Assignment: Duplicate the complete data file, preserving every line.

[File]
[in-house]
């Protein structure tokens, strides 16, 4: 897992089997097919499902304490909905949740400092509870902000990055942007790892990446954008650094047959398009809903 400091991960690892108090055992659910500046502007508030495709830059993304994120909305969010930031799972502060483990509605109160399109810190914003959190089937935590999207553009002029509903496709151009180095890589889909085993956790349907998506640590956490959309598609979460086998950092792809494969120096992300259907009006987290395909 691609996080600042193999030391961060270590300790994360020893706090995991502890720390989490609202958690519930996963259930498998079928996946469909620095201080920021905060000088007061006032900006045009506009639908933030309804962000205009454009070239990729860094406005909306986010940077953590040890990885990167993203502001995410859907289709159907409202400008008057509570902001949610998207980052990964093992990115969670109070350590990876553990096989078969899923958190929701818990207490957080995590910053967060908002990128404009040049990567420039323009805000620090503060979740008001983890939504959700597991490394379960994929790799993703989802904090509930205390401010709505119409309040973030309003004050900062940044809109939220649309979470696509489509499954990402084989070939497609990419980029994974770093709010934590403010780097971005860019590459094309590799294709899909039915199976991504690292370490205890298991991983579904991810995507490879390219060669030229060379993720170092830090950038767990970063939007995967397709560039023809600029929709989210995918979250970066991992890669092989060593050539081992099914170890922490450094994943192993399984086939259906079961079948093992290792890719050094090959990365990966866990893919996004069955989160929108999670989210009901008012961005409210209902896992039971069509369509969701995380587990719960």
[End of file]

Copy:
[in-house]
């Protein structure tokens, strides 16, 4: 897992089997097919499902304490909905949740400092509870902000990055942007790892990446954008650094047959398009809903 400091991960690892108090055992659910500046502007508030495709830059993304994120909305969010930031799972502060483990509605109160399109810190914003959190089937935590999207553009002029509903496709151009180095890589889909085993956790349907998506640590956490959309598609979460086998950092792809494969120096992300259907009006987290395909 691609996080600042193999030391961060270590300790994360020893706090995991502890720390989490609202958690519930996963259930498998079928996946469909620095201080920021905060000088007061006032900006045009506009639908933030309804962000205009454009070239990729860094406005909306986010940077953590040890990885990167993203502001995410859907289709159907409202400008008057509570902001949610998207980052990964093992990115969670109070350590990876553990096989078969899923958190929701818990207490957080995590910053967060908002990128404009040049990567420039323009805000620090503060979740008001983890939504959700597991490394379960994929790799993703989802904090509930205390401010709505119409309040973030309003004050900062940044809109939220649309979470696509489509499954990402084989070939497609990419980029994974770093709010934590403010780097971005860019590459094309590799294709899909039915199976991504690292370490205890298991991983579904991810995507490879390219060669030229060379993720170092830090950038767990970063939007995967397709560039023809600029929709989210995918979250970066991992890669092989060593050539081992099914170890922490450094994943192993399984086939259906079961079948093992290792890719050094090959990365990966866990893919996004069955989160929108999670989210009901008012961005409210209902896992039971069509369509969701995380587990719960």